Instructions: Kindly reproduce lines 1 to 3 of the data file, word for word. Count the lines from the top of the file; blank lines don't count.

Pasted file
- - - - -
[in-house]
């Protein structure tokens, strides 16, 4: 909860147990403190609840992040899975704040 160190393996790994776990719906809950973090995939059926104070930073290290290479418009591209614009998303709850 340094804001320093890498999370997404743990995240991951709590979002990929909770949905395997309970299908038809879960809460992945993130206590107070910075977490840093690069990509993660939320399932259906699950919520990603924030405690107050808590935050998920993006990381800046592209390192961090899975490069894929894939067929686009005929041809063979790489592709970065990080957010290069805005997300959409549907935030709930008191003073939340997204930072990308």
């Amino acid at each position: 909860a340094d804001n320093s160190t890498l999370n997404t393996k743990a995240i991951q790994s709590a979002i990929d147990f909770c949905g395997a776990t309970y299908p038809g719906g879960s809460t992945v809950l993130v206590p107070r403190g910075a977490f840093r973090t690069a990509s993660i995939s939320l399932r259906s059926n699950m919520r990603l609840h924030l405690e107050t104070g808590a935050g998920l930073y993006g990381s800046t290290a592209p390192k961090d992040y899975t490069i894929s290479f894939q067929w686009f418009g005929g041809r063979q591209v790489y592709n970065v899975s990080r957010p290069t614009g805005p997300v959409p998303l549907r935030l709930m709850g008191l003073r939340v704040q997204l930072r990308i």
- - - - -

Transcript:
[in-house]
């Protein structure tokens, strides 16, 4: 909860147990403190609840992040899975704040 160190393996790994776990719906809950973090995939059926104070930073290290290479418009591209614009998303709850 340094804001320093890498999370997404743990995240991951709590979002990929909770949905395997309970299908038809879960809460992945993130206590107070910075977490840093690069990509993660939320399932259906699950919520990603924030405690107050808590935050998920993006990381800046592209390192961090899975490069894929894939067929686009005929041809063979790489592709970065990080957010290069805005997300959409549907935030709930008191003073939340997204930072990308």
């Amino acid at each position: 909860a340094d804001n320093s160190t890498l999370n997404t393996k743990a995240i991951q790994s709590a979002i990929d147990f909770c949905g395997a776990t309970y299908p038809g719906g879960s809460t992945v809950l993130v206590p107070r403190g910075a977490f840093r973090t690069a990509s993660i995939s939320l399932r259906s059926n699950m919520r990603l609840h924030l405690e107050t104070g808590a935050g998920l930073y993006g990381s800046t290290a592209p390192k961090d992040y899975t490069i894929s290479f894939q067929w686009f418009g005929g041809r063979q591209v790489y592709n970065v899975s990080r957010p290069t614009g805005p997300v959409p998303l549907r935030l709930m709850g008191l003073r939340v704040q997204l930072r990308i």